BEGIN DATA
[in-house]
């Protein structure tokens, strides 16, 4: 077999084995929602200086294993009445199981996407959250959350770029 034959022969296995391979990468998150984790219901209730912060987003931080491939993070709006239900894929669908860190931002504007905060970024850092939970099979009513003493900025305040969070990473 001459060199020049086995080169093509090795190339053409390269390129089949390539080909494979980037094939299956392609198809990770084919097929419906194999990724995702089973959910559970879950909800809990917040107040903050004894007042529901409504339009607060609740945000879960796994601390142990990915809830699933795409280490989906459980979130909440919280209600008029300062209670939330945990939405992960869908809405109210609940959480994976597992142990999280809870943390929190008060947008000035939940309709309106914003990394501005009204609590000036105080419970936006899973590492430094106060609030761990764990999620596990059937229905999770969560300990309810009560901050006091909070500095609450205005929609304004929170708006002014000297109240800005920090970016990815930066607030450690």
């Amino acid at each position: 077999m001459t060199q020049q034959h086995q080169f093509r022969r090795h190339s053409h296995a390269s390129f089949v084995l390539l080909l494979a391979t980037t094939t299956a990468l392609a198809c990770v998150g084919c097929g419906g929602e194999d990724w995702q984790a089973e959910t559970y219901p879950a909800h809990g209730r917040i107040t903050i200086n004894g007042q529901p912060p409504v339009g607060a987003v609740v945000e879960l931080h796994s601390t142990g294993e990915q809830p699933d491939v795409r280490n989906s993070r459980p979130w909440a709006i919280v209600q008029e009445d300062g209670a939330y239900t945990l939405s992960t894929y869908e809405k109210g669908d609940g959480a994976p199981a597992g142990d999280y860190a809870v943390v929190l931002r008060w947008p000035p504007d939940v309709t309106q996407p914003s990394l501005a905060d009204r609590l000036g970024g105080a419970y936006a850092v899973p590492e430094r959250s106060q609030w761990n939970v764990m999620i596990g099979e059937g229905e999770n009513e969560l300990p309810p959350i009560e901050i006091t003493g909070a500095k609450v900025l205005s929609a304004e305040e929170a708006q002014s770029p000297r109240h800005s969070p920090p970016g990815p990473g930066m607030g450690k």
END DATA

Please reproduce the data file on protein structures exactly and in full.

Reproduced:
[in-house]
């Protein structure tokens, strides 16, 4: 077999084995929602200086294993009445199981996407959250959350770029 034959022969296995391979990468998150984790219901209730912060987003931080491939993070709006239900894929669908860190931002504007905060970024850092939970099979009513003493900025305040969070990473 001459060199020049086995080169093509090795190339053409390269390129089949390539080909494979980037094939299956392609198809990770084919097929419906194999990724995702089973959910559970879950909800809990917040107040903050004894007042529901409504339009607060609740945000879960796994601390142990990915809830699933795409280490989906459980979130909440919280209600008029300062209670939330945990939405992960869908809405109210609940959480994976597992142990999280809870943390929190008060947008000035939940309709309106914003990394501005009204609590000036105080419970936006899973590492430094106060609030761990764990999620596990059937229905999770969560300990309810009560901050006091909070500095609450205005929609304004929170708006002014000297109240800005920090970016990815930066607030450690």
């Amino acid at each position: 077999m001459t060199q020049q034959h086995q080169f093509r022969r090795h190339s053409h296995a390269s390129f089949v084995l390539l080909l494979a391979t980037t094939t299956a990468l392609a198809c990770v998150g084919c097929g419906g929602e194999d990724w995702q984790a089973e959910t559970y219901p879950a909800h809990g209730r917040i107040t903050i200086n004894g007042q529901p912060p409504v339009g607060a987003v609740v945000e879960l931080h796994s601390t142990g294993e990915q809830p699933d491939v795409r280490n989906s993070r459980p979130w909440a709006i919280v209600q008029e009445d300062g209670a939330y239900t945990l939405s992960t894929y869908e809405k109210g669908d609940g959480a994976p199981a597992g142990d999280y860190a809870v943390v929190l931002r008060w947008p000035p504007d939940v309709t309106q996407p914003s990394l501005a905060d009204r609590l000036g970024g105080a419970y936006a850092v899973p590492e430094r959250s106060q609030w761990n939970v764990m999620i596990g099979e059937g229905e999770n009513e969560l300990p309810p959350i009560e901050i006091t003493g909070a500095k609450v900025l205005s929609a304004e305040e929170a708006q002014s770029p000297r109240h800005s969070p920090p970016g990815p990473g930066m607030g450690k």